By Ceara Kelly, Contributor
[Diamond Film; 2018]
Usually, a heist movie is everything viewers want for a cheesy, over the top and completely unbelievable action flick. The creators behind Den of Thieves took the genre a tad too seriously, by pulling a heist of their own and tricking viewers out of their money. The movie was advertised as a fast paced thriller, aiming to keep you on the edge of your seat until the very end. Instead, the only thing that keeps you on the edge of your seat is the desire to leave.
Christian Gudegast’s directorial premier was exactly what you expect from someone who’s last big credit was London Has Fallen. The movie opens with a ten minute gunfight outside of a donut shop as the thieves hijack a bank van, losing one of their own in the process. The complete lack of dialogue outside of repeated swearing and arguing over whether the cop dropped his coffee or was reaching for his gun made it hard to feel anything but envy of the man who was allowed out of this disaster early.
The opening sequences only get more ridiculous as we watch Gerard Butler’s character eat a bloody donut from the crime scene and angrily accuse an FBI agent of being a vegetarian (he’s a vegan, thank you very much). In hopes to progress the story in a way the dialogue never can accomplish, poorly placed subtitles play across the scene. The only thing they manage to accomplish is confusing the audience when they appear ten minutes into the location or character they refer to. It took forty five minutes to realize Merriman was the criminal mastermind and not some neighborhood where the donut shop was.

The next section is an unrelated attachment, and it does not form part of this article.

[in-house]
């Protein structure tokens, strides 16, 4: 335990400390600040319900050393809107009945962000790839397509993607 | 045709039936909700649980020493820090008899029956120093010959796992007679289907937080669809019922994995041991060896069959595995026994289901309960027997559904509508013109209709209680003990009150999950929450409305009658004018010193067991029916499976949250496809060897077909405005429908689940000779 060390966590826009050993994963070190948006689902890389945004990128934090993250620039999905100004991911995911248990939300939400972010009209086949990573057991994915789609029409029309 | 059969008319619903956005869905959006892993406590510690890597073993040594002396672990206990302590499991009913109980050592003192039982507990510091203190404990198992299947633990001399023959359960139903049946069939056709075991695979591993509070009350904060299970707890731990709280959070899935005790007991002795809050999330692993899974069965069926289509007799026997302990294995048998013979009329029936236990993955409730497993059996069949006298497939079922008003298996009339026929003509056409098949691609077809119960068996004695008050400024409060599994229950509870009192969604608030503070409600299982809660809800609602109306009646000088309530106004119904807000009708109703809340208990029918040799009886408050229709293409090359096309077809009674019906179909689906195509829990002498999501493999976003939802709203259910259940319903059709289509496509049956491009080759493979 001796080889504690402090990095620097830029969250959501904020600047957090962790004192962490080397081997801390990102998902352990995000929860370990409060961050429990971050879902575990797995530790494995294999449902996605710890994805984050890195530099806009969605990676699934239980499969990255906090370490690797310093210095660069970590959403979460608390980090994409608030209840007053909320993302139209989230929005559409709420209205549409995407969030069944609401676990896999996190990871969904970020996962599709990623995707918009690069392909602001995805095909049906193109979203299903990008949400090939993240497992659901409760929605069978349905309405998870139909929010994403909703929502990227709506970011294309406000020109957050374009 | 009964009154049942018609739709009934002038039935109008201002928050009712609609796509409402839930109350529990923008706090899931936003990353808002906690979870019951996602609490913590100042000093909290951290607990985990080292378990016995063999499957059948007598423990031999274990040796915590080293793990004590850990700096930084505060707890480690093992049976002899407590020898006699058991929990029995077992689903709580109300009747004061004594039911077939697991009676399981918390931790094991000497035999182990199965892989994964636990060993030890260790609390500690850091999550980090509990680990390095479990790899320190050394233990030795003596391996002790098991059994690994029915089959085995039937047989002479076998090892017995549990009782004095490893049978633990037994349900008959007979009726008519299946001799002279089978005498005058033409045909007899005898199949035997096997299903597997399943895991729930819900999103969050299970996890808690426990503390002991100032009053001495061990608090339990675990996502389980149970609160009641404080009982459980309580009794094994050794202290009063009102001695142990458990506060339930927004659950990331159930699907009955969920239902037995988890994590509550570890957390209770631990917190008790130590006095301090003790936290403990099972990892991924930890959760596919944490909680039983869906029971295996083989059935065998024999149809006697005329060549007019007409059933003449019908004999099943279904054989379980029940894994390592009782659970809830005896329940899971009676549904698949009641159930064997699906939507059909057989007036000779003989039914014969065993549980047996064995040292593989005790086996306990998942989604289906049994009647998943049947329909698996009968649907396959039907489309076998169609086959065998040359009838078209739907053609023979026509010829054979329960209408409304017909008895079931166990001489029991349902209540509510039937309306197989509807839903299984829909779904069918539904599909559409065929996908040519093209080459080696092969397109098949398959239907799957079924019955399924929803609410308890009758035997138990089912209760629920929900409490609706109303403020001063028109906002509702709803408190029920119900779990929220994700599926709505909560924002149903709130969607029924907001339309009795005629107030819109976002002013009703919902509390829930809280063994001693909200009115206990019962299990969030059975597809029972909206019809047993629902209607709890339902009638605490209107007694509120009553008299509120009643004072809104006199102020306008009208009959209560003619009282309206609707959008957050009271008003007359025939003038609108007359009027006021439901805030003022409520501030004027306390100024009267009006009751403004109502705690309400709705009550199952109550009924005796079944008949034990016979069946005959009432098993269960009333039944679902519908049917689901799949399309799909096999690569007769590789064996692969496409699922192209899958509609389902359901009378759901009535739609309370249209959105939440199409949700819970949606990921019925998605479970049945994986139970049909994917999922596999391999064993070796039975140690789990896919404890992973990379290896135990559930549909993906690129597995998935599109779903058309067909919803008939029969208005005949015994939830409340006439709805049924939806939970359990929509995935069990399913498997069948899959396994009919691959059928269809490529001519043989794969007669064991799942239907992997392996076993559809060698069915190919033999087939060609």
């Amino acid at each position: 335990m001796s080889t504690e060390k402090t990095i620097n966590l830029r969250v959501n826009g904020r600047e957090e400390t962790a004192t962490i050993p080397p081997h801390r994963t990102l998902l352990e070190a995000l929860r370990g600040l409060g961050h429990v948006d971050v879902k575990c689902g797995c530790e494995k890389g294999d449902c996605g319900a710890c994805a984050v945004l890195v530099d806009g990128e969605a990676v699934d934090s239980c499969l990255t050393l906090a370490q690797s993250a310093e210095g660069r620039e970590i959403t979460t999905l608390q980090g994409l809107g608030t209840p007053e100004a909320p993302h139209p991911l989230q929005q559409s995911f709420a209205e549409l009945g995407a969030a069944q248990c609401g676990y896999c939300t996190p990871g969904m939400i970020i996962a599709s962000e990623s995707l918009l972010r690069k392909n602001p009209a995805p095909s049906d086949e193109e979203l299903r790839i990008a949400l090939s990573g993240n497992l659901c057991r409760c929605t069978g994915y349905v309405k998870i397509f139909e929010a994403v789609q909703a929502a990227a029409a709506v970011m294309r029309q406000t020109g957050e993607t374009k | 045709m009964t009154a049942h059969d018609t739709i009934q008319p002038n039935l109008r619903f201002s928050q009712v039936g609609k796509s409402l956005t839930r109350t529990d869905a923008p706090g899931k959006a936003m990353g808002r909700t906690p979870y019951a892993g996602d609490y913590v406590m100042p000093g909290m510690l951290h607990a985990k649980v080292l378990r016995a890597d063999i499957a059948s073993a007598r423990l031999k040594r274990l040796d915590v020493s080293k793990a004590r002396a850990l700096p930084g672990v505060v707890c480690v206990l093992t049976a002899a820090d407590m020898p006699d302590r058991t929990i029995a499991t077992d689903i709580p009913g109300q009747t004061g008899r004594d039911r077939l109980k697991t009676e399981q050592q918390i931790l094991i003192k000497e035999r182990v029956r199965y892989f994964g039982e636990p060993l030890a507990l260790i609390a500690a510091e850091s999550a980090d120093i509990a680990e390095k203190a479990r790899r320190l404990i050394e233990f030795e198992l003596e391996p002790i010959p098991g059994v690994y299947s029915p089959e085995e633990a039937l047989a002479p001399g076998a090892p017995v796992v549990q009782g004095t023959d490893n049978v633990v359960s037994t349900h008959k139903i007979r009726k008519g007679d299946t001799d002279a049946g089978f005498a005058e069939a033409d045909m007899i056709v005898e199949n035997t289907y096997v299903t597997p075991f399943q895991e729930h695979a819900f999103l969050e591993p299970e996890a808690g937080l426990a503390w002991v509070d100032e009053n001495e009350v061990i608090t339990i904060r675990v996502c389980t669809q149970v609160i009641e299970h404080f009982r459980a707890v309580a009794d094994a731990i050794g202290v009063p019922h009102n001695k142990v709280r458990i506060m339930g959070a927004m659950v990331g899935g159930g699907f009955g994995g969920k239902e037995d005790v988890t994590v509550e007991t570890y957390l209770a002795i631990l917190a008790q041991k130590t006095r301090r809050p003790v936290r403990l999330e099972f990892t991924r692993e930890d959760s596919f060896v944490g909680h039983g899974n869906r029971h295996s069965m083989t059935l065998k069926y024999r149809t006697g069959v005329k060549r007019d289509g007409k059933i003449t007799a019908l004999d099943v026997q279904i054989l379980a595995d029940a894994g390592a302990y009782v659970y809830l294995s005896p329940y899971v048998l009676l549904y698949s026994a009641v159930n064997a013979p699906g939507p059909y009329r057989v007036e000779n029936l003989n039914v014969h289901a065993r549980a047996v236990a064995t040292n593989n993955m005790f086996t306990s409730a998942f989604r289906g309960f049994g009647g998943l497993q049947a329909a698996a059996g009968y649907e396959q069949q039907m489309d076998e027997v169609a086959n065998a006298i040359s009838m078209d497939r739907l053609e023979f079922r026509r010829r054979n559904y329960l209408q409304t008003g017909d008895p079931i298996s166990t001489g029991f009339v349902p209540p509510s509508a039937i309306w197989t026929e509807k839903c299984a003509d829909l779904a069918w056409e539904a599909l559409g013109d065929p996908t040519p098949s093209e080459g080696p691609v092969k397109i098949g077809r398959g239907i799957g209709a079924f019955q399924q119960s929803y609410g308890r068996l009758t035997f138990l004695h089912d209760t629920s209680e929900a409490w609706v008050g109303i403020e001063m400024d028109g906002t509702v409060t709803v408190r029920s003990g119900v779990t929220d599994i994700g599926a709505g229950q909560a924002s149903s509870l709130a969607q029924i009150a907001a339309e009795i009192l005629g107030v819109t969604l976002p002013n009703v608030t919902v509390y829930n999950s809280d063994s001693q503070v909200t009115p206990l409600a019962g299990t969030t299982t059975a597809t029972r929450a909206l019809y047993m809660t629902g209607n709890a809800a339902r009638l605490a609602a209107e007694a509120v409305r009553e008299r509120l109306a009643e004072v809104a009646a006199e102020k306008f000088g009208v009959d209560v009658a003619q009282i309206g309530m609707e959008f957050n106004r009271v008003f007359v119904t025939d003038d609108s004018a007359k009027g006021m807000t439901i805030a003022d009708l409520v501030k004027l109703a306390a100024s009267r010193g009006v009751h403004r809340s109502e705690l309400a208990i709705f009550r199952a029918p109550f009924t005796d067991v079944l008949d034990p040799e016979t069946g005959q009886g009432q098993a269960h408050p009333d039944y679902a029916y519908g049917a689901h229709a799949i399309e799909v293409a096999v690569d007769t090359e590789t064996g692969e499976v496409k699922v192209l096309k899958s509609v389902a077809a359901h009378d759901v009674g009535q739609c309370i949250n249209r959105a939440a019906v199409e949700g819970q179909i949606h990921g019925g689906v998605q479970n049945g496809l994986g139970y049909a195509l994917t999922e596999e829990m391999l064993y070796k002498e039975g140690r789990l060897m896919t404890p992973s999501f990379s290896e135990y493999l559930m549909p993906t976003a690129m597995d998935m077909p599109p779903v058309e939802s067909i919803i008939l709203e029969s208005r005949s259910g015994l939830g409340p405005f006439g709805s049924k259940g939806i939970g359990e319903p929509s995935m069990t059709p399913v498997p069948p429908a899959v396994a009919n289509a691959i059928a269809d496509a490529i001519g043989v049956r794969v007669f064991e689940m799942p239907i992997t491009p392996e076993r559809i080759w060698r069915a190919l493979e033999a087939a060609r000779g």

For those viewers who want more than guns in their action flicks, there is something more. Gudegast makes sure we have a reason to sympathize with Butler’s character, a self-admitted trigger-happy cop, by putting him through a divorce. The audience is expected to feel something for him even though he sabotages his home life by cheating on his wife and being a perpetually drunk. How are we ever supposed to like him? Having the wife only be named in passing really helped add to the lack of caring created with each passing scene.
While Butler’s story continues to accomplish nothing but frustration, Donnie’s (played by O’Shea Jackson Jr.) plays out as a disappointment. The young getaway driver introduces a sliver of hope to the story with his compelling backstory and motives, but unfortunately falls as flat as everything else. Despite the film ultimately culminating around his fate, the character has little to no development and serves as little more than a punching bag for the characters of both sides for the majority of the movie.
The movie continues at a sluggish pace and is nearly halfway over before the heist is even mentioned. Instead, we watch as 50 Cent sends his daughter to prom and grabs sushi with his fellow robbers. In the meantime, the cops continue to show how little they care about the law, leaving you wandering why on earth you’re supposed to root for them. When the heist finally occurs, it is the most boring of sequences you can possibly sit through, lasting around 20 minutes. The gun battle that follows is somewhat exciting, but ends quickly as Gudegast realizes he wasted the whole movie with uncomfortably long close-ups.
Even if the plot was good, it still wouldn’t have made it past the painfully awkward cinematography and questionable acting decisions. The worst crime committed in this entire film was the money it tricks unsuspecting moviegoers out of, and the unfortunate waste of an afternoon.
Watch the trailer here:
One Comment Add yours
This is far from the best film you will ever see but in a time when I’m often left thinking why did I bother, this was a refreshing change. From start to finish, this goes along at just the right pace and the 140 minutes soon goes by. The acting is good, the storyline is clever and smart and isn’t merely a copycat of other heist films.